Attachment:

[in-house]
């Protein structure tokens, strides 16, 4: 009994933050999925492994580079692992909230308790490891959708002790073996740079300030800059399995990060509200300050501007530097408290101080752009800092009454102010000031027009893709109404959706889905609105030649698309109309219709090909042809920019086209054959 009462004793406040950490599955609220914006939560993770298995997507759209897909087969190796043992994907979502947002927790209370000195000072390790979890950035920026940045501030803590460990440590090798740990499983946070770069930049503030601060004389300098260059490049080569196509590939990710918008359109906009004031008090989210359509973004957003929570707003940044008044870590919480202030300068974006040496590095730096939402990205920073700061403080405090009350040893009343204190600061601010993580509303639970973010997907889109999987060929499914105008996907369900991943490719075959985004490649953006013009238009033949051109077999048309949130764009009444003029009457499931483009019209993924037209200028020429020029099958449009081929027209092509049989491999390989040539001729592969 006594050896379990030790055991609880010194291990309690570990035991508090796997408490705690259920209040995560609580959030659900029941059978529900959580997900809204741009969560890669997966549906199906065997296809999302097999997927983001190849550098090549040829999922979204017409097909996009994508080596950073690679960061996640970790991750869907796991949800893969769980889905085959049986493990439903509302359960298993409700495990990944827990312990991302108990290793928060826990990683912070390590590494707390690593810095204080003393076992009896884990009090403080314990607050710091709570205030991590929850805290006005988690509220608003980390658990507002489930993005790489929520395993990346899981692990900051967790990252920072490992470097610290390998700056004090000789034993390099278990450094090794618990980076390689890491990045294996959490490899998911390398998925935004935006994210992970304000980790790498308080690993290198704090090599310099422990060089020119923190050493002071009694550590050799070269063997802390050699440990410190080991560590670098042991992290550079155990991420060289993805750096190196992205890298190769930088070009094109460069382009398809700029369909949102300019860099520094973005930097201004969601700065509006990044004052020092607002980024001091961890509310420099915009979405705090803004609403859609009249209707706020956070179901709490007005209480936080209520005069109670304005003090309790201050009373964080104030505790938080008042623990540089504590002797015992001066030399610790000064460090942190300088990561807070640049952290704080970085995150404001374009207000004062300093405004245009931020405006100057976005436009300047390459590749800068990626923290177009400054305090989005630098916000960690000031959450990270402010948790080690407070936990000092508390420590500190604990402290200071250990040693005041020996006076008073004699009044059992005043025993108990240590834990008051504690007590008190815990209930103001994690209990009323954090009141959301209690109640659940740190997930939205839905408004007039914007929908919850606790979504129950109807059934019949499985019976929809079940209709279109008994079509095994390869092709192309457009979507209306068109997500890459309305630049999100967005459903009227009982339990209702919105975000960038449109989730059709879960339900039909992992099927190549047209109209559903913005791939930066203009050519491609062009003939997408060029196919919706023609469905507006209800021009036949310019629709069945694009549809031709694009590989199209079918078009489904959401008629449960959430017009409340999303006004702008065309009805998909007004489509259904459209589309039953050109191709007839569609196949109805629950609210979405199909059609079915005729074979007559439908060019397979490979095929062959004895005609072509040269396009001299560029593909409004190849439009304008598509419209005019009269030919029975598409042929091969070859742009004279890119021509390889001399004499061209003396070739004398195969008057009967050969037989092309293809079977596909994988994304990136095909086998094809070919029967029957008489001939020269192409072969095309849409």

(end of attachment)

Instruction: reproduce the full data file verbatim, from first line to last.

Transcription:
[in-house]
């Protein structure tokens, strides 16, 4: 009994933050999925492994580079692992909230308790490891959708002790073996740079300030800059399995990060509200300050501007530097408290101080752009800092009454102010000031027009893709109404959706889905609105030649698309109309219709090909042809920019086209054959 009462004793406040950490599955609220914006939560993770298995997507759209897909087969190796043992994907979502947002927790209370000195000072390790979890950035920026940045501030803590460990440590090798740990499983946070770069930049503030601060004389300098260059490049080569196509590939990710918008359109906009004031008090989210359509973004957003929570707003940044008044870590919480202030300068974006040496590095730096939402990205920073700061403080405090009350040893009343204190600061601010993580509303639970973010997907889109999987060929499914105008996907369900991943490719075959985004490649953006013009238009033949051109077999048309949130764009009444003029009457499931483009019209993924037209200028020429020029099958449009081929027209092509049989491999390989040539001729592969 006594050896379990030790055991609880010194291990309690570990035991508090796997408490705690259920209040995560609580959030659900029941059978529900959580997900809204741009969560890669997966549906199906065997296809999302097999997927983001190849550098090549040829999922979204017409097909996009994508080596950073690679960061996640970790991750869907796991949800893969769980889905085959049986493990439903509302359960298993409700495990990944827990312990991302108990290793928060826990990683912070390590590494707390690593810095204080003393076992009896884990009090403080314990607050710091709570205030991590929850805290006005988690509220608003980390658990507002489930993005790489929520395993990346899981692990900051967790990252920072490992470097610290390998700056004090000789034993390099278990450094090794618990980076390689890491990045294996959490490899998911390398998925935004935006994210992970304000980790790498308080690993290198704090090599310099422990060089020119923190050493002071009694550590050799070269063997802390050699440990410190080991560590670098042991992290550079155990991420060289993805750096190196992205890298190769930088070009094109460069382009398809700029369909949102300019860099520094973005930097201004969601700065509006990044004052020092607002980024001091961890509310420099915009979405705090803004609403859609009249209707706020956070179901709490007005209480936080209520005069109670304005003090309790201050009373964080104030505790938080008042623990540089504590002797015992001066030399610790000064460090942190300088990561807070640049952290704080970085995150404001374009207000004062300093405004245009931020405006100057976005436009300047390459590749800068990626923290177009400054305090989005630098916000960690000031959450990270402010948790080690407070936990000092508390420590500190604990402290200071250990040693005041020996006076008073004699009044059992005043025993108990240590834990008051504690007590008190815990209930103001994690209990009323954090009141959301209690109640659940740190997930939205839905408004007039914007929908919850606790979504129950109807059934019949499985019976929809079940209709279109008994079509095994390869092709192309457009979507209306068109997500890459309305630049999100967005459903009227009982339990209702919105975000960038449109989730059709879960339900039909992992099927190549047209109209559903913005791939930066203009050519491609062009003939997408060029196919919706023609469905507006209800021009036949310019629709069945694009549809031709694009590989199209079918078009489904959401008629449960959430017009409340999303006004702008065309009805998909007004489509259904459209589309039953050109191709007839569609196949109805629950609210979405199909059609079915005729074979007559439908060019397979490979095929062959004895005609072509040269396009001299560029593909409004190849439009304008598509419209005019009269030919029975598409042929091969070859742009004279890119021509390889001399004499061209003396070739004398195969008057009967050969037989092309293809079977596909994988994304990136095909086998094809070919029967029957008489001939020269192409072969095309849409």